Perhaps it is a point of view of a medievalist, but I always thought most people associate “Gothic” with the Middle Ages. Today however, we will focus on a phenomenon characteristic for the British culture of the late 18th and the early 19th century. That was the time of popularity of so called “Gothic fiction” – the term comes from the subtitle of the novel by Horace Walpole, “The Castle of Otranto” (1764, subtitled “A Gothic Story” in its second edition). It was a strange mixture of romance and horror, and interestingly some of those terrifying stories were written by women; the most famous would be “Frenkenstein” by Mary Shelley (1818). Of course that taste for fantastic and supernatural themes was not present only in the literature; we can find some interesting examples also in the fine arts of the time. One of the best known would be The Nightmare by Anglo-Swiss artist Henry Fuseli (1741–1825), created in 1781.
The painting was exhibited in the Royal Academy in 1782 and it immediately shocked the audience. It is a disturbing vision of a nightmare, featuring sleeping woman who seems to faint, or even perhaps die in quite a theatrical pose. There is a small monster sitting on her chest – it is a demon that torments sleeping people. Those demons were supposed to be particularly keen on coming to those who slept alone; according to the ancient legends, men were visited by the succubi, while the women were troubled by incubi. They were sexual demons, assaulting their sleeping victims; actually, Lilith (the first wife of Adam) is said to have become a succubus (I wrote about Lilith once, the post is available HERE). The night fantasies and erotic dreams were supposed to be the results of the actions of those demons; in case of women it was really dangerous, as the visit of an incubus may have ended up even with an unexpected pregnancy.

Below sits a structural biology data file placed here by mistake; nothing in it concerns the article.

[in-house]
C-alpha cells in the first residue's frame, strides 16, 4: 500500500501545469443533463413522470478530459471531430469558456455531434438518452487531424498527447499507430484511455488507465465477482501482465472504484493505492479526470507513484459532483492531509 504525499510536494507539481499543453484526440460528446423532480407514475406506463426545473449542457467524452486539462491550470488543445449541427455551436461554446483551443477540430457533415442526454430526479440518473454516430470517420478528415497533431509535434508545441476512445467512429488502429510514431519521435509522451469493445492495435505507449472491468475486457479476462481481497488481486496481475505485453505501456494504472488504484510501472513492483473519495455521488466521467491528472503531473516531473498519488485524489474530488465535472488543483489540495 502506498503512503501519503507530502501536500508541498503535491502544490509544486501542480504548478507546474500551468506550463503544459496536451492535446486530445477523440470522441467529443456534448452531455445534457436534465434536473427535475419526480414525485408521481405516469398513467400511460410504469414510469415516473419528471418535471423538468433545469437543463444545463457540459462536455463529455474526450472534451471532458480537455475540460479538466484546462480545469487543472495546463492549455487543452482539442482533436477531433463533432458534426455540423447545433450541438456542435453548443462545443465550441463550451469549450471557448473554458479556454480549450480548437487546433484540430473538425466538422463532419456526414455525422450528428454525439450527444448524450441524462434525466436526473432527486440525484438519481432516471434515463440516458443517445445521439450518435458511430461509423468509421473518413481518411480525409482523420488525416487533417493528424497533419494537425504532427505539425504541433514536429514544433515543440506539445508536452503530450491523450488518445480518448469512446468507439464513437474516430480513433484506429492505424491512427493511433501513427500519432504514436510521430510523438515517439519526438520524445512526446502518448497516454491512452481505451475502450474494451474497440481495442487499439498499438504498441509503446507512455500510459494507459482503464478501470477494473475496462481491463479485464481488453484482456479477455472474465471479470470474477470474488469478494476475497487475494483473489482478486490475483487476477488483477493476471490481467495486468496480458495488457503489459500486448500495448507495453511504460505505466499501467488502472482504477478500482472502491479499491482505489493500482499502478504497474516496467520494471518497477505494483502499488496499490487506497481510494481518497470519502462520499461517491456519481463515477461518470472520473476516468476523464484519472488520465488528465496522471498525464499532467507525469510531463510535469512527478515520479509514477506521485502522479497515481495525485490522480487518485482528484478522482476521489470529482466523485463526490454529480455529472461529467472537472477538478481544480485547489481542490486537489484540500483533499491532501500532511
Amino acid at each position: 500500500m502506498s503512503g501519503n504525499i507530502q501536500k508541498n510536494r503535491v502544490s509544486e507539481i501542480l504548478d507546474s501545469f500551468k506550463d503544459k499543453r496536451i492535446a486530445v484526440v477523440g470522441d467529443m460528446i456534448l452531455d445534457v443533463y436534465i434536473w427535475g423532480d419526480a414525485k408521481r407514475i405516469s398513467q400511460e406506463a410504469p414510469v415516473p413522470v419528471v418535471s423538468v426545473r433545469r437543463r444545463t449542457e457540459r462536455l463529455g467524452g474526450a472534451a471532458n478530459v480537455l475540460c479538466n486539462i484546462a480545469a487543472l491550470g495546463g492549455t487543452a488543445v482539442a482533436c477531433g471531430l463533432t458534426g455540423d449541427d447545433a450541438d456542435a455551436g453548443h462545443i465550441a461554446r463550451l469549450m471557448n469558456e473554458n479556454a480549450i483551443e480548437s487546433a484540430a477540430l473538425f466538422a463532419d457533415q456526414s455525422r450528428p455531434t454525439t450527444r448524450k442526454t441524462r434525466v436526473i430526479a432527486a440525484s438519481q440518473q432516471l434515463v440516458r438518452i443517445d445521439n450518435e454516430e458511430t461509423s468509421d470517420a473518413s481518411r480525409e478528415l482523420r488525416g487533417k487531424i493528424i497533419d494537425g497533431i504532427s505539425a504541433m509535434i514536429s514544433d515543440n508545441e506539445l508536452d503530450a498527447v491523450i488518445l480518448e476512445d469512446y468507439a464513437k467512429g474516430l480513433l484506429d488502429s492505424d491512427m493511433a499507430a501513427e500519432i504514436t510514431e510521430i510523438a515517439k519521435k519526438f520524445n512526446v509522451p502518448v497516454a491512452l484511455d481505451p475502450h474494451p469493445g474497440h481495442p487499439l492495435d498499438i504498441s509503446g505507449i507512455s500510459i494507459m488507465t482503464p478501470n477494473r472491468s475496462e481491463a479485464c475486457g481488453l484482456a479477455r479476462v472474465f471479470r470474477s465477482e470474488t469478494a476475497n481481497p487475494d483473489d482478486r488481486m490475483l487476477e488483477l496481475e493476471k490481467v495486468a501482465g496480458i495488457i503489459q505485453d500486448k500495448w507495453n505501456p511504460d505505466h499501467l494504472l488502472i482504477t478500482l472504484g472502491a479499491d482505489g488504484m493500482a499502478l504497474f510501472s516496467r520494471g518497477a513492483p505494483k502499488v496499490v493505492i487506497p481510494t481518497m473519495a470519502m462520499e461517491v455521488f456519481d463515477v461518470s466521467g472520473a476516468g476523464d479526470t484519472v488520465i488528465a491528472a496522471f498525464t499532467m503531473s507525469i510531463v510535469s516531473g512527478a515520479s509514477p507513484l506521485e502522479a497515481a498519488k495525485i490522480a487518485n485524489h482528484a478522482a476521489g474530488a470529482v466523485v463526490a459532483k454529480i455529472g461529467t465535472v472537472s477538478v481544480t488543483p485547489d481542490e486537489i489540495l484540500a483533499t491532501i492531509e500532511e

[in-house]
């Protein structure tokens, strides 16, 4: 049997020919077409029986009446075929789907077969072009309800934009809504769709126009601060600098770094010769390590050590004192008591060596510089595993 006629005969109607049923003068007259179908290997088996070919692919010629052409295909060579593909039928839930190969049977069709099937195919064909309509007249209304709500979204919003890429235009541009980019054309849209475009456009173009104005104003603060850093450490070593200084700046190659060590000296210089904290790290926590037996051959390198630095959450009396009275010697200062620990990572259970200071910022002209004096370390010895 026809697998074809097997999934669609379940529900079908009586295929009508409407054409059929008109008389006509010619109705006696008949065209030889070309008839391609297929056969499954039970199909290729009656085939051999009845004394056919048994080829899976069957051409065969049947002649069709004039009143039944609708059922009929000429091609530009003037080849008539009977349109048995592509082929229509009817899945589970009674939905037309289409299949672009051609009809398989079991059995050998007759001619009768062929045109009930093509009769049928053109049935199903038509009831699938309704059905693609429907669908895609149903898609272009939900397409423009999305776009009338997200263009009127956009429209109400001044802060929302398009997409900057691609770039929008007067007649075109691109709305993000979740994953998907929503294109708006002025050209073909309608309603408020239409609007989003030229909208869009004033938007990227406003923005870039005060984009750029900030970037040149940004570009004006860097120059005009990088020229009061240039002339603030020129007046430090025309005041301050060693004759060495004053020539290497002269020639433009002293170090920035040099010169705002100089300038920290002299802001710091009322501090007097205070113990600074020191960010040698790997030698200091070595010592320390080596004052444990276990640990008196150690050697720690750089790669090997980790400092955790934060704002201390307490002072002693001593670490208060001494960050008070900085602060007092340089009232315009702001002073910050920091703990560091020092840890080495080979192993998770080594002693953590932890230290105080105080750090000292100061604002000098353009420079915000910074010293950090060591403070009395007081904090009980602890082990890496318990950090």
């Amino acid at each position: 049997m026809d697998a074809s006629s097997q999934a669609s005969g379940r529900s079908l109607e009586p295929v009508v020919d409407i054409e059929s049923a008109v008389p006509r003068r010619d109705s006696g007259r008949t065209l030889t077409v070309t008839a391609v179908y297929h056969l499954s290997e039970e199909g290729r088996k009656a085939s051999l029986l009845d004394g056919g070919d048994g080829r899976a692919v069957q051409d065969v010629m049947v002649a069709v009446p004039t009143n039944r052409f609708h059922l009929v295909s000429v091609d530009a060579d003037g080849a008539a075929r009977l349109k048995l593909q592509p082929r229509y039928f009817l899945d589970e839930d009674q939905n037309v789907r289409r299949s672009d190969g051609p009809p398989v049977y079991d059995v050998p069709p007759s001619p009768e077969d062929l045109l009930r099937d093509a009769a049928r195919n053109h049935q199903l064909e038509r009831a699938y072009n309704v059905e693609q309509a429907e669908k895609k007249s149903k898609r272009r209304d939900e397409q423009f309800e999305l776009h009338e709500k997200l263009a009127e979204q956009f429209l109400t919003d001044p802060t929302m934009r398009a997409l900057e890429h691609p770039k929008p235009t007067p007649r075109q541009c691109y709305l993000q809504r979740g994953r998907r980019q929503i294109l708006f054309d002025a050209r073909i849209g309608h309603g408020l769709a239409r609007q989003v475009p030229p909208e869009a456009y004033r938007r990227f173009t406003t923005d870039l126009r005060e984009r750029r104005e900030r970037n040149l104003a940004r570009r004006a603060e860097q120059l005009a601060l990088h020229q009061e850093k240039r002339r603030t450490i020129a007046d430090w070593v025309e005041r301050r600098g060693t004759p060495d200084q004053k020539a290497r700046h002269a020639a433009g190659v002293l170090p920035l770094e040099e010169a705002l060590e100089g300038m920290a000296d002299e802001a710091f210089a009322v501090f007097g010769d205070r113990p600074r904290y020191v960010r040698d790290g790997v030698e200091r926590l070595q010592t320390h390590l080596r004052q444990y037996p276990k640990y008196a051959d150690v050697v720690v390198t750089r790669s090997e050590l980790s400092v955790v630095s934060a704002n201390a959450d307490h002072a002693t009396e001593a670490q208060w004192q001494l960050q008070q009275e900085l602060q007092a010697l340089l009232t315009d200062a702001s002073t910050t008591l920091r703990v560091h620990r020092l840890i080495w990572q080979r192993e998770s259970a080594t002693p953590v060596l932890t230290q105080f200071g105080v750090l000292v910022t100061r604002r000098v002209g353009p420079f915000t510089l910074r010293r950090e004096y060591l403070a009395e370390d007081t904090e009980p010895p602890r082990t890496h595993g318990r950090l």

On the other hand, it was also believed that some sleeping disorders were caused by the demon sitting on one’s chest; it is likely that it was an explanation for a condition now called a sleep paralysis.
There is another scaring element in the Fuseli’s painting apart from the incubus: it is a crazy horse looking at the sleeping lady. It may refer to the word “mare”, although there is no actual reference to the horse in the word”nightmare”. The etymology of the term in fact refers to the word “mara”, which is a mythological term describing a spirit tormenting sleepers, which most likely derives from the Scandinavian culture. It is, however, present in various European languages, also in the Slavic ones (Polish “mara” and “zmora”).
The painting was so popular that Fusely created at least three further versions; it was also reproduced in the forms of graphics. Apparently, one print was also owned by Zygmunt Freud.
And of course the painting became a source of inspiration for various satiric images, especially political and social ones, mainly due to the situation in France by the end of the 18th century.
There were actually also the French versions, for example this one, anonymous, dated 1818:
On the other hand, in Great Britain the caricature may have been more personal: like in the print by James Gillray (1799). It depicts a nightmare of George, the Prince of Wales (1762–1830) who is visited by the ghost of William Augustus, Duke of York (1721–1765). Both gentlemen were famous for their gluttony: the dead Duke apparently came to warn the Prince that such a way of life may lead to death.
Actually it should be noted that nightmares are often caused by the problems with digestion! Drinking and an excessive diet may lead to night sensations, which is a subject of another satirical print, depicting Fatal Effects of Gluttony (1830):
So the conclusion is simple: first of all we should not eat to much before we go to sleep, and second of all – we should avoid sleeping alone, as it attracts the demons. It is much more pleasant to share the bed with somebody, and so we should sleep well when we are together. Unless the other person snores.